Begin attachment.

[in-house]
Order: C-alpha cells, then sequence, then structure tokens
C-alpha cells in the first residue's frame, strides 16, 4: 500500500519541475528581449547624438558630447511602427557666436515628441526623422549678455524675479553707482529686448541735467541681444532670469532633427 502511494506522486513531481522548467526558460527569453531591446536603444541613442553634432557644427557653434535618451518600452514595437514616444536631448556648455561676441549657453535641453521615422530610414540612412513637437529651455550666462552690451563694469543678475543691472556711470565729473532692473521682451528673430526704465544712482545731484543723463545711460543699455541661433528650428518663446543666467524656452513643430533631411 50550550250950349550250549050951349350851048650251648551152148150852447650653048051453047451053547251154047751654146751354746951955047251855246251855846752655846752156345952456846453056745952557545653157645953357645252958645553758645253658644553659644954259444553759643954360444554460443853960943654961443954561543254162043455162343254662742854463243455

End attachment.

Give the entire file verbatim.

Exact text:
[in-house]
Order: C-alpha cells, then sequence, then structure tokens
C-alpha cells in the first residue's frame, strides 16, 4: 500500500519541475528581449547624438558630447511602427557666436515628441526623422549678455524675479553707482529686448541735467541681444532670469532633427 502511494506522486513531481522548467526558460527569453531591446536603444541613442553634432557644427557653434535618451518600452514595437514616444536631448556648455561676441549657453535641453521615422530610414540612412513637437529651455550666462552690451563694469543678475543691472556711470565729473532692473521682451528673430526704465544712482545731484543723463545711460543699455541661433528650428518663446543666467524656452513643430533631411 50550550250950349550250549050951349350851048650251648551152148150852447650653048051453047451053547251154047751654146751354746951955047251855246251855846752655846752156345952456846453056745952557545653157645953357645252958645553758645253658644553659644954259444553759643954360444554460443853960943654961443954561543254162043455162343254662742854463243455